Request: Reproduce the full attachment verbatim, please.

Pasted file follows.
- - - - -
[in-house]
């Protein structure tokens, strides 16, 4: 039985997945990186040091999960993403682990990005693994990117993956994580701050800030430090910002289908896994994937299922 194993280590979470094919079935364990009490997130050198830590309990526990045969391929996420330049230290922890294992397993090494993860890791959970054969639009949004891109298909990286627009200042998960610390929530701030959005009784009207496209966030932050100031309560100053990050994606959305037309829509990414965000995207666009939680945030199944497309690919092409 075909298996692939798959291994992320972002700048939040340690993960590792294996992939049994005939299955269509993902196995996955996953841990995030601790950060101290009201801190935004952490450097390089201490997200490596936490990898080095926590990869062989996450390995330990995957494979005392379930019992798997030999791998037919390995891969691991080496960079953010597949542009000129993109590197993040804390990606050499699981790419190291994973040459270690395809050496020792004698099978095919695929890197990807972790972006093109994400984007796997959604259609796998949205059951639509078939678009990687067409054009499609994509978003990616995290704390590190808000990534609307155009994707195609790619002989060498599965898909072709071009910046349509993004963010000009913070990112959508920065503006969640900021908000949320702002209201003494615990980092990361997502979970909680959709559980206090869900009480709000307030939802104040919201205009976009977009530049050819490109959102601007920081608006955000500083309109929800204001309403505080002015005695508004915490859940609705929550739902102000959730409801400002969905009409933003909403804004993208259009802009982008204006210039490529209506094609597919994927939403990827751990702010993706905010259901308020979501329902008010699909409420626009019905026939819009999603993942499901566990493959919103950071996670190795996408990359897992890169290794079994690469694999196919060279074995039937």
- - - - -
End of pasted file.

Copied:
[in-house]
């Protein structure tokens, strides 16, 4: 039985997945990186040091999960993403682990990005693994990117993956994580701050800030430090910002289908896994994937299922 194993280590979470094919079935364990009490997130050198830590309990526990045969391929996420330049230290922890294992397993090494993860890791959970054969639009949004891109298909990286627009200042998960610390929530701030959005009784009207496209966030932050100031309560100053990050994606959305037309829509990414965000995207666009939680945030199944497309690919092409 075909298996692939798959291994992320972002700048939040340690993960590792294996992939049994005939299955269509993902196995996955996953841990995030601790950060101290009201801190935004952490450097390089201490997200490596936490990898080095926590990869062989996450390995330990995957494979005392379930019992798997030999791998037919390995891969691991080496960079953010597949542009000129993109590197993040804390990606050499699981790419190291994973040459270690395809050496020792004698099978095919695929890197990807972790972006093109994400984007796997959604259609796998949205059951639509078939678009990687067409054009499609994509978003990616995290704390590190808000990534609307155009994707195609790619002989060498599965898909072709071009910046349509993004963010000009913070990112959508920065503006969640900021908000949320702002209201003494615990980092990361997502979970909680959709559980206090869900009480709000307030939802104040919201205009976009977009530049050819490109959102601007920081608006955000500083309109929800204001309403505080002015005695508004915490859940609705929550739902102000959730409801400002969905009409933003909403804004993208259009802009982008204006210039490529209506094609597919994927939403990827751990702010993706905010259901308020979501329902008010699909409420626009019905026939819009999603993942499901566990493959919103950071996670190795996408990359897992890169290794079994690469694999196919060279074995039937």